NPR recently had a long, rambling interview with Bruce Springsteen. At a certain point the interviewer asks about gospel music and the “religious impulse” in some of The Boss’s music:
Without overusing the word, you know, there’s a Christian element that runs through it because I grew up Catholic and so I was indoctrinated in religious language between eight o’clock and nine o’clock every single morning for the first eight years of my schooling. Five days a week, every single morning, the first thing you did was religion. And so you grew up with that language and it was, of course, distorted, and screwed me up terribly, but at the same time, it made for good writing. And it was a wonderful source of metaphor when you went to write about the world and about your inner life and it served me. I suppose looking back on it, I would like to change some things but I wouldn’t have had that any other way in that it’s served me very, very well and continues to do so. I have a very deep connection to gospel music. I understand the language — I feel I understand the essence of the music itself.
Notably here, Springsteen says he draws from the deep well of Christian language because it makes for “good writing” and serves as “a wonderful source of metaphor.” And he feels “a very deep connection” to the music of the church. This despite the fact that his Catholic education—or “indoctrination,” as he describes it—”screwed me up terribly.”
This reminds me a bit of the time the “militant atheist” Richard Dawkins told a reporter for the Spectator that he has a certain love for the Anglican tradition in his native land, and specifically its aesthetics, even if he doesn’t for one moment believe any of its theology. Would he feel deprived if church buildings were to disappear from the English landscape? “Yes, I would feel a loss there,” Dawkins said. “I would feel an aesthetic loss. I would miss church bells, that kind of thing.”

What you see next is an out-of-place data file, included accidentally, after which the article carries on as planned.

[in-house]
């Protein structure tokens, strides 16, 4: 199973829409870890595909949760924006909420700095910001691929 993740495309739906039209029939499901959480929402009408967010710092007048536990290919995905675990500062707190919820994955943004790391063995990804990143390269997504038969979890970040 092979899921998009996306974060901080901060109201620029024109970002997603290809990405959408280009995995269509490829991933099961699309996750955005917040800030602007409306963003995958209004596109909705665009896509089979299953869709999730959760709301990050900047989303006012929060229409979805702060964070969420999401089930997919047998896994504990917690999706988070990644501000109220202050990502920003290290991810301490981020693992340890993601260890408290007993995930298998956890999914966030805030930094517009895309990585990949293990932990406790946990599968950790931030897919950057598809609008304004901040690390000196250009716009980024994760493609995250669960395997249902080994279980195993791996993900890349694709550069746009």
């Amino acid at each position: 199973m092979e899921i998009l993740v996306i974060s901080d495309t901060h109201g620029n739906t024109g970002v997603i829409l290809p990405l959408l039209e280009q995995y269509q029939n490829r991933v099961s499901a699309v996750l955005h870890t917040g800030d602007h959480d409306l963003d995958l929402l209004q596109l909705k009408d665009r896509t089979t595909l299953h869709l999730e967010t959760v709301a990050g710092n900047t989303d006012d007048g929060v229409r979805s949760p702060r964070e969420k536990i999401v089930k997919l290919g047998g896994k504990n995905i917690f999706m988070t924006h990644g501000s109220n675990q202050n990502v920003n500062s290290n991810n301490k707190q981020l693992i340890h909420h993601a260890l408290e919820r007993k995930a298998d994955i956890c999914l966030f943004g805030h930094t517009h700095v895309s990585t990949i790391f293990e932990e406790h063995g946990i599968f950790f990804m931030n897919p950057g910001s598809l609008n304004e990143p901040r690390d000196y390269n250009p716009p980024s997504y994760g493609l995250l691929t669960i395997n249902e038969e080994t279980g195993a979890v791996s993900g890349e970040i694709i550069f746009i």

These comments from Springsteen and Dawkins beg the question: What should Christians make of such (unexpected?) appreciation for the aesthetics, sensibilities, and cultural contributions of our faith, while the substance behind those contributions is largely or wholly dismissed? Is this good, to an extent? Or is it entirely bad, with the dismissal of the substance canceling out any possible value in the appreciation for the aesthetic?
I have two hands, so I’ll make a point for each and leave it at that.
On the one hand, appreciating the aesthetic beauty of Christianity—awe-inspiring architecture or gospel music or liturgy or what have you—is certainly not the same thing as embracing Christianity itself. (Many of us, from various Christian traditions, would do well to be reminded of that from time to time.)
On the other hand, could it be that for some, the Spirit uses aesthetics to woo even those who for various reasons have found certain claims and/or norms of the faith to be stumbling blocks?
[Image via motherjones.com]